• How to add a YouTube channel feed to Google Reader?

    rss

    Before they rehauled Google Reader for G+ you could import a YouTube channel feeds into your Google Reader just by copying and pasting channels link into Google Reader, no problem. A link that looks like this used to work:

    http://www.youtube.com/user/CHANNEL_NAME

    But, now it doesn’t work any more (I wonder why they broke it and why isn’t it fixed?).. Fortunately I was left with some of the older YT feeds that still worked so I looked at how their links look now. What you can now do to import channels into Google Reader is to use this link form:

    http://gdata.youtube.com/feeds/base/users/CHANNEL_NAME/uploads?alt=rss&v=2&orderby=published&amp

    Make sure to replace CHANNEL_NAME with your desired channel name and there you have it.

  • Making sound files for REminiscence (Flashback) work

    As REminiscence README indicates (“To hear background music during polygonal cutscenes with the PC version, you’ll need to copy the .mod files of the Amiga version”), you will have to copy Flashback sound files into the DATA directory within your REminiscence directory. They can be obtained here. After you have downloaded and extracted the files, you will rename them as follows:

    ascenseur -----> mod.flashback-ascenseur
    ceinture ------> mod.flashback-ceinturea
    chute ---------> mod.flashback-chute
    debut ---------> mod.flashback-jungle
    desinteg ------> mod.flashback-desintegr
    donneobj ------> mod.flashback-donneobjt
    fin -----------> mod.flashback-fin
    game_over -----> mod.flashback-game_over
    holocube ------> mod.flashback-holocube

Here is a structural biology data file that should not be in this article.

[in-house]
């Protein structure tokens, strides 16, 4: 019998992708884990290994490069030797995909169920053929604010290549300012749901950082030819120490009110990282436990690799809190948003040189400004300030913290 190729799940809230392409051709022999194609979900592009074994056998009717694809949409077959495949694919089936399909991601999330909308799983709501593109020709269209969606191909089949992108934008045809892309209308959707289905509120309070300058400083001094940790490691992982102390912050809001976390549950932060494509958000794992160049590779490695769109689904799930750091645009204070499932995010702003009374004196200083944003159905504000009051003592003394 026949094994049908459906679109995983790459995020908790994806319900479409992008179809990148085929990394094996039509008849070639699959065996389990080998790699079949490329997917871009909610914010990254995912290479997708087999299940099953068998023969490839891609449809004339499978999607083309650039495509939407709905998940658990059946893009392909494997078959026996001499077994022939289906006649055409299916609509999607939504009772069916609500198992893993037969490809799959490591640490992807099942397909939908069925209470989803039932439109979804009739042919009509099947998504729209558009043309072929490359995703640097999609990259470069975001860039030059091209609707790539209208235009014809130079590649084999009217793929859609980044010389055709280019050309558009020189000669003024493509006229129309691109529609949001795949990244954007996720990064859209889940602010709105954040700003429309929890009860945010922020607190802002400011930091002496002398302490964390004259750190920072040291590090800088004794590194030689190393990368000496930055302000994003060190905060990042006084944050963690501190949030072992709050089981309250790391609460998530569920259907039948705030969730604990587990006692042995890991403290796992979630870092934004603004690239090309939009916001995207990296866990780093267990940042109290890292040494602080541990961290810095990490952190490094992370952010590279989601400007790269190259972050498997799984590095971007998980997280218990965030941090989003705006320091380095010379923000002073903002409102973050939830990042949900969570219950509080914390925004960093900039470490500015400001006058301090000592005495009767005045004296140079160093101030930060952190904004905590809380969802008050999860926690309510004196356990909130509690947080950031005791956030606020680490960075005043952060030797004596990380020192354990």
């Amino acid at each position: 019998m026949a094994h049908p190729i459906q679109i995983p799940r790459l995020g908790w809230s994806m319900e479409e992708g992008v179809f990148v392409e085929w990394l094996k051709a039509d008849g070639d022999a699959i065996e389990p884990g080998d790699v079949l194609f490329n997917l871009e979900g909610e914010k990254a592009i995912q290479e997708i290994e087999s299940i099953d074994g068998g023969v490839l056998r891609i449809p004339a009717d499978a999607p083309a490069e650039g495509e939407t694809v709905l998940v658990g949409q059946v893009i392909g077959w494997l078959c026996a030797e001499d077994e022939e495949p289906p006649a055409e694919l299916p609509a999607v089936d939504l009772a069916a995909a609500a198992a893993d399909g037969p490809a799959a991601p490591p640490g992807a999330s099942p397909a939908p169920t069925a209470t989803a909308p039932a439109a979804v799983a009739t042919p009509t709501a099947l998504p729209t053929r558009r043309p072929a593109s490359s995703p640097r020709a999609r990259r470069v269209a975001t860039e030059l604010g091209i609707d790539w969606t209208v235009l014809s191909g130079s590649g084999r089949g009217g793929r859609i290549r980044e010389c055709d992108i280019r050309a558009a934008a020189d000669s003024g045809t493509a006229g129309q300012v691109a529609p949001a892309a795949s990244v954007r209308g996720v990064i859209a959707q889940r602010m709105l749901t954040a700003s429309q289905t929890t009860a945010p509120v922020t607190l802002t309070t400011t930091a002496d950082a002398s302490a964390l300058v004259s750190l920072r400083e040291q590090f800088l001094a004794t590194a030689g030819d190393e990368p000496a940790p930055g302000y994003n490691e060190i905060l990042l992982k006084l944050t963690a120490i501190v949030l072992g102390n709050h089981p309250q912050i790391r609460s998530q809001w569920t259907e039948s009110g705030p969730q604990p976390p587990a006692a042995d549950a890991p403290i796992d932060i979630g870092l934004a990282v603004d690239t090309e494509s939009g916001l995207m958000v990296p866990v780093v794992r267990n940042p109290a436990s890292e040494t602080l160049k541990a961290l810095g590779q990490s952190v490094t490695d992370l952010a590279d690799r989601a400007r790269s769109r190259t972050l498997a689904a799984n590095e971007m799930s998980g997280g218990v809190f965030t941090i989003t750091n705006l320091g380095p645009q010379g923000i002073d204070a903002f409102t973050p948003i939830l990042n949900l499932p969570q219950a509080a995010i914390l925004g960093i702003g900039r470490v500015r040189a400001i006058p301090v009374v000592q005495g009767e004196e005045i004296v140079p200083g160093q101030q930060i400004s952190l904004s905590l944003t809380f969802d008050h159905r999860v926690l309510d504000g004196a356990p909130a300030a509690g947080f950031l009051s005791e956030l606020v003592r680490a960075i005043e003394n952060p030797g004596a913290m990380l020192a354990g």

intro ---------> mod.flashback-introb
    journal -------> mod.flashback-options1
    level4 --------> mod.flashback-teleporta
    logo ----------> mod.flashback-logo
    memoire -------> mod.flashback-memoire
    missions ------> mod.flashback-missionca
    missions2 -----> mod.flashback-fin2
    options -------> mod.flashback-options2
    planetexplo ---> mod.flashback-teleport2
    reunion -------> mod.flashback-reunion
    taxi ----------> mod.flashback-taxi
    voyage --------> mod.flashback-voyage

    If you did everything properly, you should hear this beautiful music after you launch REminiscence (and all the other music clips throughout the game of course).. Voila!

  • Removing multiple elements from a list in Python

    Removing multiple elements from a list in Python

    Let’s say you need to filter a Python list and remove all elements that match a given criteria. If you wanted to remove a single element, you could just use ‘del list[i]’ (example). But if you wanted to remove multiple elements this might be a problem since you would be modifying and iterating over the list at the same time (keeping track of list indexes can become very confusing, very fast).

    A simple solution to this problem would be to keep record of all list elements (indexes) that need to be removed, and to remove tham afterwards. Also, one other thing to be wary about is that the removal process should be done in reverse because otherwise you would shift all the elements to the ‘left’ every time you removed an element from a list and you would (again) have to keep track of list indexes.